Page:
Depression Management During COVID-19 Workshop

Welcome to our four weeks online program on Comprehensive Virtual Depression Management-COVID-19 (CVDM). The goal of the CVDM program is to provide a holistic and preventative approach in addressing depression related to COVID-19. The CVDM program can also equip you with tools and skills necessary to face situations that triggers your depression.

What is Depression?

Depression is a prolonged and persistent mood lasting two or more weeks that can interfere with many aspects of your life. COVID-19 can increase or trigger the symptoms related to depression.

Few examples of depressive symptoms individuals may experience due to COVID-19 are:

  • Facing unusually intense fear about the spread of COVID-19 and how it may affect their loved ones
  • Withdrawing more due to social isolation
  • Experiencing an increased sense of helplessness and hopelessness about the future

Symptoms of depression:

  • Sadness
  • Loss of interest in your usual activities and/or not getting pleasure from things that you usually find enjoyable
  • Fatigue or low energy
  • Trouble falling asleep or staying asleep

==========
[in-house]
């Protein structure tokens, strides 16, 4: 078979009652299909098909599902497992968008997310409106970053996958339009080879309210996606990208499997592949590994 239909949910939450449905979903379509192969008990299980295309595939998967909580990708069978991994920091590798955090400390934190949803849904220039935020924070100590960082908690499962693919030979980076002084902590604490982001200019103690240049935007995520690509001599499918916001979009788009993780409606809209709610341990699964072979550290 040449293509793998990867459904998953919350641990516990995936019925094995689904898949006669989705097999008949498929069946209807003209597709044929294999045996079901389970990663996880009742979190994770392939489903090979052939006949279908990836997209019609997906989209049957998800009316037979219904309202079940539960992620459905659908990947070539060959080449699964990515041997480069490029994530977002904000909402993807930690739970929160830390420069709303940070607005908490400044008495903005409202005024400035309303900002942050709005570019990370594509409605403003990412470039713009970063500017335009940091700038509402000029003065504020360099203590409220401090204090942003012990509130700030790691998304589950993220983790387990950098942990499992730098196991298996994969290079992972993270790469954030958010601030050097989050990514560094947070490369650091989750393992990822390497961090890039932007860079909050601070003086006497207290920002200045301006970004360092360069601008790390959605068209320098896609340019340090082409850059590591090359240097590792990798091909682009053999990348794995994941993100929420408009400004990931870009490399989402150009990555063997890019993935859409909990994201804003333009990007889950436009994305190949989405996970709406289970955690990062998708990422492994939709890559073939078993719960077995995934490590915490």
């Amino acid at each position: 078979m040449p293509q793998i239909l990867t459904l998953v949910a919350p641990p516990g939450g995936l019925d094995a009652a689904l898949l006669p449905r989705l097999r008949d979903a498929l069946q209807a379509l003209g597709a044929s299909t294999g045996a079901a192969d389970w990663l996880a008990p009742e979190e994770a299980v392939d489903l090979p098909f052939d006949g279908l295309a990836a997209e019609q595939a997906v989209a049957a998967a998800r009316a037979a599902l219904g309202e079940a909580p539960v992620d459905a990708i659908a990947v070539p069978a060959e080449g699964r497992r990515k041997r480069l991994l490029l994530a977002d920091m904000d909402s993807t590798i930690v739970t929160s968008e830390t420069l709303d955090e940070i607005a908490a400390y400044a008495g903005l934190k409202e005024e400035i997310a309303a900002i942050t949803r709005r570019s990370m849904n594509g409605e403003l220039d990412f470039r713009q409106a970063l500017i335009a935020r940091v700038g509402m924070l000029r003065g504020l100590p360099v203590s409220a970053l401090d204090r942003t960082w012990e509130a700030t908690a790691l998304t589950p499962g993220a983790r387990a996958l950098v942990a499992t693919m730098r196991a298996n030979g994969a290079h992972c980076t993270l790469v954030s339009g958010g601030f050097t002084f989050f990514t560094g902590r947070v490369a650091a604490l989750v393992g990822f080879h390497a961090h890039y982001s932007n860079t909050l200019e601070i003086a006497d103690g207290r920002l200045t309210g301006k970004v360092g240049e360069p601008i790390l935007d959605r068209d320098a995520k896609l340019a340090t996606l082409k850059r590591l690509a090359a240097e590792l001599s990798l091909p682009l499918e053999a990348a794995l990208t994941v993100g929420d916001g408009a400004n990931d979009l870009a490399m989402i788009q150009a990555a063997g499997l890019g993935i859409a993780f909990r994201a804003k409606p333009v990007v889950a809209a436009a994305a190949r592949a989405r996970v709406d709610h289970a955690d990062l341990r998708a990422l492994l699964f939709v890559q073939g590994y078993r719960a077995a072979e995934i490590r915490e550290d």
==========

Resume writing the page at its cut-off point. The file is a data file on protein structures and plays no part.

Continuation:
• Sleeping too much
  • Restlessness or slowness
  • Trouble focusing, remembering things, or making decisions
  • Loss of appetite and/or weight loss, or increased appetite and/or weight gain
  • Feeling worthless and/or negative self-talk
  • Feeling guilty and/or feeling like you’ve let people down
  • Thoughts of suicide

What can help:

  • Sanvello: Sanvello was created by clinical experts and uses techniques rooted in evidence-based treatments for depression like Cognitive-Behavioral Therapy (CBT) and mindfulness meditation. It also has a mood and self-care tracker to help you stay on top of your mental health. 
  • Daylio Mood Tracker: This app helps you identify patterns in the changes you may experience in your moods. Finding these patterns can help you figure out what events might trigger mood changes, which can help you better understand your mood and identify adjustments you can make to improve your mood. 

 

Call 911 if you are an imminent threat to yourself or others.  If you are currently experiencing a crisis or suicidal thoughts:

Emergency Services